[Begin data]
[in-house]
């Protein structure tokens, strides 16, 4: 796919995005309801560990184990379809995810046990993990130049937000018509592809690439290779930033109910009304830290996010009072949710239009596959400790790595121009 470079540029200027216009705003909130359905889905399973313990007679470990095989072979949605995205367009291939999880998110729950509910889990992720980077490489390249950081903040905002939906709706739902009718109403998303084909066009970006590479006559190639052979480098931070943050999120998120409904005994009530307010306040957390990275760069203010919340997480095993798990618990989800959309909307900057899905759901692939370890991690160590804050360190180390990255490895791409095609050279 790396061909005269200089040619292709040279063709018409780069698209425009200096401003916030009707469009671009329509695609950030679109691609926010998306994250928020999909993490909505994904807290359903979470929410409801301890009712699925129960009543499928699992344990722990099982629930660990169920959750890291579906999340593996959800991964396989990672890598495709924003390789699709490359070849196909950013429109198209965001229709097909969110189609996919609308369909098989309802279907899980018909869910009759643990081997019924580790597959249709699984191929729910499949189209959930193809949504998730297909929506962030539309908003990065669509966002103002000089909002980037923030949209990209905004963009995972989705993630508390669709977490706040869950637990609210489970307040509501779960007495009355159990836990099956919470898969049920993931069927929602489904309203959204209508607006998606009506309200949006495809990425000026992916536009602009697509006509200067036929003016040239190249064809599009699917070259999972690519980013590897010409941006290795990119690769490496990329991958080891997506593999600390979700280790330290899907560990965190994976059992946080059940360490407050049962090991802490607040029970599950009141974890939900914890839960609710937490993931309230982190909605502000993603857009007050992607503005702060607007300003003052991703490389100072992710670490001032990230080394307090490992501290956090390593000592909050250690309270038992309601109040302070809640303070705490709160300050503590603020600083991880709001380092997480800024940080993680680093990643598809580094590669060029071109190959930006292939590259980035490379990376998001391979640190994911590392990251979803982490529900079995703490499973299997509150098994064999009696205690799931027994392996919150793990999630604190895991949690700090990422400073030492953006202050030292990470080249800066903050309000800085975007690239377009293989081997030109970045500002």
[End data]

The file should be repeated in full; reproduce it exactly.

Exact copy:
[in-house]
């Protein structure tokens, strides 16, 4: 796919995005309801560990184990379809995810046990993990130049937000018509592809690439290779930033109910009304830290996010009072949710239009596959400790790595121009 470079540029200027216009705003909130359905889905399973313990007679470990095989072979949605995205367009291939999880998110729950509910889990992720980077490489390249950081903040905002939906709706739902009718109403998303084909066009970006590479006559190639052979480098931070943050999120998120409904005994009530307010306040957390990275760069203010919340997480095993798990618990989800959309909307900057899905759901692939370890991690160590804050360190180390990255490895791409095609050279 790396061909005269200089040619292709040279063709018409780069698209425009200096401003916030009707469009671009329509695609950030679109691609926010998306994250928020999909993490909505994904807290359903979470929410409801301890009712699925129960009543499928699992344990722990099982629930660990169920959750890291579906999340593996959800991964396989990672890598495709924003390789699709490359070849196909950013429109198209965001229709097909969110189609996919609308369909098989309802279907899980018909869910009759643990081997019924580790597959249709699984191929729910499949189209959930193809949504998730297909929506962030539309908003990065669509966002103002000089909002980037923030949209990209905004963009995972989705993630508390669709977490706040869950637990609210489970307040509501779960007495009355159990836990099956919470898969049920993931069927929602489904309203959204209508607006998606009506309200949006495809990425000026992916536009602009697509006509200067036929003016040239190249064809599009699917070259999972690519980013590897010409941006290795990119690769490496990329991958080891997506593999600390979700280790330290899907560990965190994976059992946080059940360490407050049962090991802490607040029970599950009141974890939900914890839960609710937490993931309230982190909605502000993603857009007050992607503005702060607007300003003052991703490389100072992710670490001032990230080394307090490992501290956090390593000592909050250690309270038992309601109040302070809640303070705490709160300050503590603020600083991880709001380092997480800024940080993680680093990643598809580094590669060029071109190959930006292939590259980035490379990376998001391979640190994911590392990251979803982490529900079995703490499973299997509150098994064999009696205690799931027994392996919150793990999630604190895991949690700090990422400073030492953006202050030292990470080249800066903050309000800085975007690239377009293989081997030109970045500002």